We left our hotel in Jispa (transit town enroute from Manali to Leh) early morning and reached Nubra around late noon with couple of stops in between for tea breaks etc. It was a long journey and we were quite tired. All we were hoping for, was good accommodation and hot food! We had gone through series of experiences (some not so good), so we werent sure.
My first impression of Nubra valley, as we entered, was that of awe – a tiny, pretty oasis in the middle of the cold desert, Ladakh. Wow. Soon enough, we are down from the mountains and into the valley, where we stopped at our camp. The camp was well known in the vicinity, so locating it wasn’t an issue. Mobile networks dont work in most of Ladakh, so you have to rely on local guides and tips.
The stunning Nubra valley
Double hump back Camel rides at Nubra

Double hump back Camel rides at Nubra

As soon as we entered the Camp, the staff was ready and waiting for us. They quickly allocated our tents to us, which I have to say, were very nice (not the rickety type tents). These were built on cemented platforms, had proper wooden beds, thick beddings and an attached bathroom! I was quite impressed at the detailing including the extra blankets provided because Nubra can get really cold in the night.
We ordered for tea and it came quite fast and helped us stick to our schedule of checking out the sand dunes and camel safari. We spent a good amount of time at the Dunes and returned to the camp. The Camp staff had dinner ready (mostly Indian cuisine as we had requested) and the desset, a local Indian delicacy made of rice and milk called “Kheer” was awesome.  With a happy stomach, we carried on with our chatter and finally dozed off in the warm, comfortable beds. Most tented accomodations in such areas, dont provide wooden beds and thats really uncomfortable, so the wooden beds were definite contributors in us sleeping well.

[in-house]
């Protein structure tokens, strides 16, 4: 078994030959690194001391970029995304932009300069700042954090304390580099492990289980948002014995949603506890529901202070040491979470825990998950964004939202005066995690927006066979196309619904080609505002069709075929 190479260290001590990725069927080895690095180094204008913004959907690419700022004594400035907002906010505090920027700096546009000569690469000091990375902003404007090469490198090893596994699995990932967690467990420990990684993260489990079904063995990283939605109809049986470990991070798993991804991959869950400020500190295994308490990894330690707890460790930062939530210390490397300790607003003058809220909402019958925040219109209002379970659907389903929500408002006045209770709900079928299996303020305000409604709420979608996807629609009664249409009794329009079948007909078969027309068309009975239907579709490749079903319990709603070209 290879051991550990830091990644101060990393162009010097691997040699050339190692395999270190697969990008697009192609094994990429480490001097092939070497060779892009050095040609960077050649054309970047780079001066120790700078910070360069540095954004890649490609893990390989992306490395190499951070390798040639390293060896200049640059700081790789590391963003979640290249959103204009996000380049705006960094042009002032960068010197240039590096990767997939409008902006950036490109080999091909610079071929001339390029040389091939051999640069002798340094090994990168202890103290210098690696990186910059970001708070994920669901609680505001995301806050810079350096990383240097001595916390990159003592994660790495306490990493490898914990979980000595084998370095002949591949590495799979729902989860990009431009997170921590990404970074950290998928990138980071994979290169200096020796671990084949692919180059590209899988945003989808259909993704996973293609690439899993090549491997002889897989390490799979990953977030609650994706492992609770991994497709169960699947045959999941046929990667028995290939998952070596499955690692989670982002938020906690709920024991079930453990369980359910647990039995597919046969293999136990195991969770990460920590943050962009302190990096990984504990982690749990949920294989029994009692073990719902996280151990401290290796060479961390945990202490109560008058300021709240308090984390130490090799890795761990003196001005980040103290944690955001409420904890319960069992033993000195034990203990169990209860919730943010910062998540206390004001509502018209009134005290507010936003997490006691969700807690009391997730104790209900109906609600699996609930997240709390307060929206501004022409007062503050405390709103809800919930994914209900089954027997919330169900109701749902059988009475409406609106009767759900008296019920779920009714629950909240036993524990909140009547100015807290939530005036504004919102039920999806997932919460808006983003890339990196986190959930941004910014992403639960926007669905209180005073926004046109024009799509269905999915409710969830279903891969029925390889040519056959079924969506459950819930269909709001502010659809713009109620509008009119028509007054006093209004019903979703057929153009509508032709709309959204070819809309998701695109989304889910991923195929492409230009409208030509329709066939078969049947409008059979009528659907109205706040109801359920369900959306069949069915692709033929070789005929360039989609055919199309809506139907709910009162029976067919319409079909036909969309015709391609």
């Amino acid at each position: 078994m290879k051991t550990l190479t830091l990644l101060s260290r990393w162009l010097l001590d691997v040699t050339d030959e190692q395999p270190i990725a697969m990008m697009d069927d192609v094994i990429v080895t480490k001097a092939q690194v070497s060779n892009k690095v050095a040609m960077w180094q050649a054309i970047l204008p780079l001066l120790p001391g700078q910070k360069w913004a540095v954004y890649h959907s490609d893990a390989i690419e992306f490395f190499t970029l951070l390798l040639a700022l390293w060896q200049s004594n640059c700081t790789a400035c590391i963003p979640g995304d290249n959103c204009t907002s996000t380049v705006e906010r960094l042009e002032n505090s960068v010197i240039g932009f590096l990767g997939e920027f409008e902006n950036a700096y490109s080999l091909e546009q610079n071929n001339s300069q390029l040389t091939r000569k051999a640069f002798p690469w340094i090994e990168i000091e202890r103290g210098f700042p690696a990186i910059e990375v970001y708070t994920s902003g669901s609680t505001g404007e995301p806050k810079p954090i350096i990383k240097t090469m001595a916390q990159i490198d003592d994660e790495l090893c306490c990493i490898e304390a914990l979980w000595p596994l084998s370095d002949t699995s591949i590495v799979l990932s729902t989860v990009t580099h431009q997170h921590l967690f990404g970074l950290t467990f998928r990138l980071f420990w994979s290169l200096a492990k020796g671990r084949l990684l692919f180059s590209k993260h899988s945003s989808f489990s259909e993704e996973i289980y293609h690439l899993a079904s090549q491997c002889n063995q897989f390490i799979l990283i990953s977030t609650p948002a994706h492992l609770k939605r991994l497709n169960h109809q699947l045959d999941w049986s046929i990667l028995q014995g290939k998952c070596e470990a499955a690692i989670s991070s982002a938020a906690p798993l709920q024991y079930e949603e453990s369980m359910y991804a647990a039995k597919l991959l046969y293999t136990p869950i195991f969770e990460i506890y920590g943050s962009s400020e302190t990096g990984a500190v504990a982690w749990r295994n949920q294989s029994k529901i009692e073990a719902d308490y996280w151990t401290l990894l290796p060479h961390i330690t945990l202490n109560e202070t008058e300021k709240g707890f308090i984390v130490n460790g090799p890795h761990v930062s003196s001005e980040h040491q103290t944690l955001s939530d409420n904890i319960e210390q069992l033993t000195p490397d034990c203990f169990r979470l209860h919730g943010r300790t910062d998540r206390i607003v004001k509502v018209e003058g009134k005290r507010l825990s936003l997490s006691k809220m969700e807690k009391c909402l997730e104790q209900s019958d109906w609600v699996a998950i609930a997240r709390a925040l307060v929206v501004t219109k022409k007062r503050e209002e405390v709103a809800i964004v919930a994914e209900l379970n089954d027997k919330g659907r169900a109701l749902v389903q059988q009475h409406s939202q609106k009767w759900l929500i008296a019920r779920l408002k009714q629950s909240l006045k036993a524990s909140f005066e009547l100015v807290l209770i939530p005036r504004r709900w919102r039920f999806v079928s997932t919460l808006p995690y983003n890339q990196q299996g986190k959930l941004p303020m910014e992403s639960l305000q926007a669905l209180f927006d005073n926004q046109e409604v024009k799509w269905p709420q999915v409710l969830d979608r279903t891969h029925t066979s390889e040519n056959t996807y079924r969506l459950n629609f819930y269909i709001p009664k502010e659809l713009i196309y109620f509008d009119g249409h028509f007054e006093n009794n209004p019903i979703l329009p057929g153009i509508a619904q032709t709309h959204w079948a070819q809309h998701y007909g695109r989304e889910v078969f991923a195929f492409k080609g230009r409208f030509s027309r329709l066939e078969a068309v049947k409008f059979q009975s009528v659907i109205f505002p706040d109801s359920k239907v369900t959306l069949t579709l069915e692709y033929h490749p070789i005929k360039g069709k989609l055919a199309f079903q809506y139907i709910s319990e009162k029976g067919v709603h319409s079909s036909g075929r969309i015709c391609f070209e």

Tented accomodation with wooden beds

Tented accomodation with wooden beds

Central dining room

Central dining room

Camp grounds, sit out for tea, coffee

Camp grounds, sit out for tea, coffee

At our request (we had to head onwards), we got breakfast and tea at 7.00 am sharp – all ready and tabled. A mix of cornflakes for health concious and aloo parathas for ones like me, who have to have a palate satisfying meal 😀 (aloo parathas are an Indian food item with potato and lots of frying)
Everything was perfect, except the fact, that you get hot water in a bucket  (so you have to wait a bit) and there is no network because of the region. You will have to get a BSNL number if you want calls/ data (BSNL is a government owned, telecom operator and the only operator in the region due to security reasons – Ladakh shares boundary with China)
Overall, its a great place to stay and its pocket-friendly too. You can get a tent with meals at about Rs 1000 to 1500 or even lesser, if you book in advance or negotiate. We stayed just one night but I would recommend staying in Nubra at least two nights. There’s a lot to see, its definitely a photographer’s delight and with camel riding and adventure sports, you can spend 2 to 3 days easily in this little paradise. Camp does not provide liquor, so you may need to carry your own (there are small shops in Nubra town but they may or may not have liquor)
My rating:
1. Location & scenery : 4.5/5
2. Camp aesthetics : 3.5 to 4/5
3. Service & staff quality : 4.5 /5
4. Food: 4/5
5. Accessibility (wifi, networks etc) : 2/5
Overall : 3.5 to 4/5
FYI : Chunka’s is on tripadvisor too and is easily reachable for bookings (via telephone).
I am definitely going back (with my book and songs playlist on the phone). Such bliss 😀
Keep traveling!